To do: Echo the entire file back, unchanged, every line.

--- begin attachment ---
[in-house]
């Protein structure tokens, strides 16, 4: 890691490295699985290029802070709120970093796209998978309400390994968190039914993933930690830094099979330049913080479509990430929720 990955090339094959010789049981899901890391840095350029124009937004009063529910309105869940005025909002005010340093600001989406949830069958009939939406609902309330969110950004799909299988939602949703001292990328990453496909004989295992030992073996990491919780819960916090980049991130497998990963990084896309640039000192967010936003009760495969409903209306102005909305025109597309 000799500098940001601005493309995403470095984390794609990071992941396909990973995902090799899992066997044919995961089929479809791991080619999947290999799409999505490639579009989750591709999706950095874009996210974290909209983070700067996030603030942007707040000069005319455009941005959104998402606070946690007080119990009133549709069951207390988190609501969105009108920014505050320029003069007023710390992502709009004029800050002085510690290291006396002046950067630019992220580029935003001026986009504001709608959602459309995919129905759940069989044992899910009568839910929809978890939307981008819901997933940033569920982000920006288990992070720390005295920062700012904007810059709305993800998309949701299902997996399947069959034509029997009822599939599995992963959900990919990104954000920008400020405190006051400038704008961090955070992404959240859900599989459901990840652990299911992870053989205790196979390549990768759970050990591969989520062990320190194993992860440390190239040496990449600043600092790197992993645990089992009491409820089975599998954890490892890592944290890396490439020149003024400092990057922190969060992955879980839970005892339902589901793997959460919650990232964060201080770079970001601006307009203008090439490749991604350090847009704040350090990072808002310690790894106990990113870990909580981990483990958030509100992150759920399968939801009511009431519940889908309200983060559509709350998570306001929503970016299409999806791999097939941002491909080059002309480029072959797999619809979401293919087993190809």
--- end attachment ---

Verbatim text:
[in-house]
């Protein structure tokens, strides 16, 4: 890691490295699985290029802070709120970093796209998978309400390994968190039914993933930690830094099979330049913080479509990430929720 990955090339094959010789049981899901890391840095350029124009937004009063529910309105869940005025909002005010340093600001989406949830069958009939939406609902309330969110950004799909299988939602949703001292990328990453496909004989295992030992073996990491919780819960916090980049991130497998990963990084896309640039000192967010936003009760495969409903209306102005909305025109597309 000799500098940001601005493309995403470095984390794609990071992941396909990973995902090799899992066997044919995961089929479809791991080619999947290999799409999505490639579009989750591709999706950095874009996210974290909209983070700067996030603030942007707040000069005319455009941005959104998402606070946690007080119990009133549709069951207390988190609501969105009108920014505050320029003069007023710390992502709009004029800050002085510690290291006396002046950067630019992220580029935003001026986009504001709608959602459309995919129905759940069989044992899910009568839910929809978890939307981008819901997933940033569920982000920006288990992070720390005295920062700012904007810059709305993800998309949701299902997996399947069959034509029997009822599939599995992963959900990919990104954000920008400020405190006051400038704008961090955070992404959240859900599989459901990840652990299911992870053989205790196979390549990768759970050990591969989520062990320190194993992860440390190239040496990449600043600092790197992993645990089992009491409820089975599998954890490892890592944290890396490439020149003024400092990057922190969060992955879980839970005892339902589901793997959460919650990232964060201080770079970001601006307009203008090439490749991604350090847009704040350090990072808002310690790894106990990113870990909580981990483990958030509100992150759920399968939801009511009431519940889908309200983060559509709350998570306001929503970016299409999806791999097939941002491909080059002309480029072959797999619809979401293919087993190809």